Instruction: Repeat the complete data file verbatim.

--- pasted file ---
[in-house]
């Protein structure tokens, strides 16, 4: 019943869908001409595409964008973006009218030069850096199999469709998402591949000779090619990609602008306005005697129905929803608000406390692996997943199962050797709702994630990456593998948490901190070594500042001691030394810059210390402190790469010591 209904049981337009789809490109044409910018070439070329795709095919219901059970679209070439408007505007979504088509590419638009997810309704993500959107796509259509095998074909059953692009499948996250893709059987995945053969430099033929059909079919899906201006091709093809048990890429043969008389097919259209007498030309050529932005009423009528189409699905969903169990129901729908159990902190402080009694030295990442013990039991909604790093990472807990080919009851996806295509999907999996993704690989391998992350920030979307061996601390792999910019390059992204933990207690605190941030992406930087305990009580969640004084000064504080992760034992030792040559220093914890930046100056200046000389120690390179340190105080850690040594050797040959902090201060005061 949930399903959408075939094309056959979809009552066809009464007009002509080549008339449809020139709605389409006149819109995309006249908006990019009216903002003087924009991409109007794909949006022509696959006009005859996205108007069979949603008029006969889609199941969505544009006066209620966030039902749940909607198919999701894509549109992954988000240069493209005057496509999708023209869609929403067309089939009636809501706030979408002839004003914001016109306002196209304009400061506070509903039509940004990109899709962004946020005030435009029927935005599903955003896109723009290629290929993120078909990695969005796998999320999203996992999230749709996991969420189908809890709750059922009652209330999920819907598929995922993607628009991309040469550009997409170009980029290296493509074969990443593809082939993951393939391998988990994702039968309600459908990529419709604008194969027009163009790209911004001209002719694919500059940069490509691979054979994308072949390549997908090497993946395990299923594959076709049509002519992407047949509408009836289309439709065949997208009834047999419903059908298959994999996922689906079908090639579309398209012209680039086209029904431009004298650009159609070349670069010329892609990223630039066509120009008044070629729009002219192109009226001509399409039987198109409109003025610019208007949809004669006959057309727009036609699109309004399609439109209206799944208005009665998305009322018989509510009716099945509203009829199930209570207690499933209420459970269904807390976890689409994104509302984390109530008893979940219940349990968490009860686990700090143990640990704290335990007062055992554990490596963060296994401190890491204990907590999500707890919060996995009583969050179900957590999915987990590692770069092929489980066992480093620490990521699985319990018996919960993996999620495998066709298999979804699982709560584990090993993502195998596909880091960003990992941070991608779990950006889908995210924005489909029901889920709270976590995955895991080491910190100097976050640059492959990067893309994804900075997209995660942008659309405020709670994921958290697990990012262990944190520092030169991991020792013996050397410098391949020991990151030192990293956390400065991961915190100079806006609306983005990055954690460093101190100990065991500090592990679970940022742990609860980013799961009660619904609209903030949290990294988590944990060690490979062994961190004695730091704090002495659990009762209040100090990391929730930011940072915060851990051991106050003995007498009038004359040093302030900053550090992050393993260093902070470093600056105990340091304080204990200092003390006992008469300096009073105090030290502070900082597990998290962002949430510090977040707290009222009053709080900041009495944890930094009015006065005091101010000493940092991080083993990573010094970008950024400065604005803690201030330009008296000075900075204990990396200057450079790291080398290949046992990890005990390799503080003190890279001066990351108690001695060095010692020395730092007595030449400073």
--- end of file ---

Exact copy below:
[in-house]
């Protein structure tokens, strides 16, 4: 019943869908001409595409964008973006009218030069850096199999469709998402591949000779090619990609602008306005005697129905929803608000406390692996997943199962050797709702994630990456593998948490901190070594500042001691030394810059210390402190790469010591 209904049981337009789809490109044409910018070439070329795709095919219901059970679209070439408007505007979504088509590419638009997810309704993500959107796509259509095998074909059953692009499948996250893709059987995945053969430099033929059909079919899906201006091709093809048990890429043969008389097919259209007498030309050529932005009423009528189409699905969903169990129901729908159990902190402080009694030295990442013990039991909604790093990472807990080919009851996806295509999907999996993704690989391998992350920030979307061996601390792999910019390059992204933990207690605190941030992406930087305990009580969640004084000064504080992760034992030792040559220093914890930046100056200046000389120690390179340190105080850690040594050797040959902090201060005061 949930399903959408075939094309056959979809009552066809009464007009002509080549008339449809020139709605389409006149819109995309006249908006990019009216903002003087924009991409109007794909949006022509696959006009005859996205108007069979949603008029006969889609199941969505544009006066209620966030039902749940909607198919999701894509549109992954988000240069493209005057496509999708023209869609929403067309089939009636809501706030979408002839004003914001016109306002196209304009400061506070509903039509940004990109899709962004946020005030435009029927935005599903955003896109723009290629290929993120078909990695969005796998999320999203996992999230749709996991969420189908809890709750059922009652209330999920819907598929995922993607628009991309040469550009997409170009980029290296493509074969990443593809082939993951393939391998988990994702039968309600459908990529419709604008194969027009163009790209911004001209002719694919500059940069490509691979054979994308072949390549997908090497993946395990299923594959076709049509002519992407047949509408009836289309439709065949997208009834047999419903059908298959994999996922689906079908090639579309398209012209680039086209029904431009004298650009159609070349670069010329892609990223630039066509120009008044070629729009002219192109009226001509399409039987198109409109003025610019208007949809004669006959057309727009036609699109309004399609439109209206799944208005009665998305009322018989509510009716099945509203009829199930209570207690499933209420459970269904807390976890689409994104509302984390109530008893979940219940349990968490009860686990700090143990640990704290335990007062055992554990490596963060296994401190890491204990907590999500707890919060996995009583969050179900957590999915987990590692770069092929489980066992480093620490990521699985319990018996919960993996999620495998066709298999979804699982709560584990090993993502195998596909880091960003990992941070991608779990950006889908995210924005489909029901889920709270976590995955895991080491910190100097976050640059492959990067893309994804900075997209995660942008659309405020709670994921958290697990990012262990944190520092030169991991020792013996050397410098391949020991990151030192990293956390400065991961915190100079806006609306983005990055954690460093101190100990065991500090592990679970940022742990609860980013799961009660619904609209903030949290990294988590944990060690490979062994961190004695730091704090002495659990009762209040100090990391929730930011940072915060851990051991106050003995007498009038004359040093302030900053550090992050393993260093902070470093600056105990340091304080204990200092003390006992008469300096009073105090030290502070900082597990998290962002949430510090977040707290009222009053709080900041009495944890930094009015006065005091101010000493940092991080083993990573010094970008950024400065604005803690201030330009008296000075900075204990990396200057450079790291080398290949046992990890005990390799503080003190890279001066990351108690001695060095010692020395730092007595030449400073």